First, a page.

In the construction industry, contractors often rush to execute agreements without fully understanding how their coverage responds in the event of a loss. The following scenario illustrates what can transpire in these cases, specifically regarding indemnity agreements.
Before starting a new construction project in Milwaukee, Wisconsin, a general contractor required their electrical contractor to comply with an indemnity agreement. Eager to begin, the electrical contractor signed the agreement in a hurry and began working on the project. Weeks later, an accident occurred on-site in which the general contractor was solely negligent. However, despite the GC’s negligence, the liability and cost of the accident fell entirely on the electrical contractor. Why do you think this happened?
Accidents in Construction – Determining Who Is Liable
While rushing to sign the indemnity agreement for the project, the electrical contractor failed to catch the broad language within the document. The contract stated, “in the event of an accident, the general contractor would be covered, even if proven solely negligent.” Fully aware of this clause, the general contractor tendered the claim to the electrical contractor immediately following the accident.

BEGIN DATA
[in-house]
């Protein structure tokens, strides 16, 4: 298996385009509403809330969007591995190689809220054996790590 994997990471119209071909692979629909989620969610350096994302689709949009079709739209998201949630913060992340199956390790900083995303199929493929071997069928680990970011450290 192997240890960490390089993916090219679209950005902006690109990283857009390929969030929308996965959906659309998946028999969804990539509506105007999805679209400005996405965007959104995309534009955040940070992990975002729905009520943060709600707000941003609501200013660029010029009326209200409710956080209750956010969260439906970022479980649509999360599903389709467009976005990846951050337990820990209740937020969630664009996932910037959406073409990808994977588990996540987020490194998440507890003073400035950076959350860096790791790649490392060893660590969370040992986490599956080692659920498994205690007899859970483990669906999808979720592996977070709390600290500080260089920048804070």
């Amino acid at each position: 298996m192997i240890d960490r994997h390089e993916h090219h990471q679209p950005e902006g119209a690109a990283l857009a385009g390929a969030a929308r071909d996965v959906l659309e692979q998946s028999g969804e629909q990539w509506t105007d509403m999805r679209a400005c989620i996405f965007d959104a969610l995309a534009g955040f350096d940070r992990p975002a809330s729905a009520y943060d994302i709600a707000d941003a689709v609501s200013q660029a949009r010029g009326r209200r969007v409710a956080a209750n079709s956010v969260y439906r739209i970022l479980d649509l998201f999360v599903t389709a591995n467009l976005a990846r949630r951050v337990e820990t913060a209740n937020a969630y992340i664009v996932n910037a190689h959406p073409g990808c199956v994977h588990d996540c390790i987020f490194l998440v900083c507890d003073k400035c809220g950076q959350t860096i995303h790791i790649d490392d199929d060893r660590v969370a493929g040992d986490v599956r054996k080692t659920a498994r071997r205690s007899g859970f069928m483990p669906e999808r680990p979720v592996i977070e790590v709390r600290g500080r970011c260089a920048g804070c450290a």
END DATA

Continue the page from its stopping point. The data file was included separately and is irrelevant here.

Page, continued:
After receiving the claim, the electrical contractor contacted their insurance carrier with the expectation they would provide coverage for the accident. However, the claim was denied because the carrier stated they were not obligated to provide defense for the general contractor’s sole negligence. The electrical contractor was then left responsible for covering the thousands of dollars in damages on their own.
Ensuring Your Protection
At the Horton Group, we recognize that indemnity agreements play a key role in risk management programs, and our goal is to prevent our clients from experiencing a scenario such as the electrical contractor’s. To achieve this goal, we focus on helping clients develop successful techniques to drive down their costs, workload, and risk, especially concerning contract review. To explore this topic further and help ensure your protection, contact Matt Meyer via email firstname.lastname@example.org or by phone, at 262-347-2659.
Material posted on this website is for informational purposes only and does not constitute a legal opinion or medical advice. Contact your legal representative or medical professional for information specific to your legal or medical needs.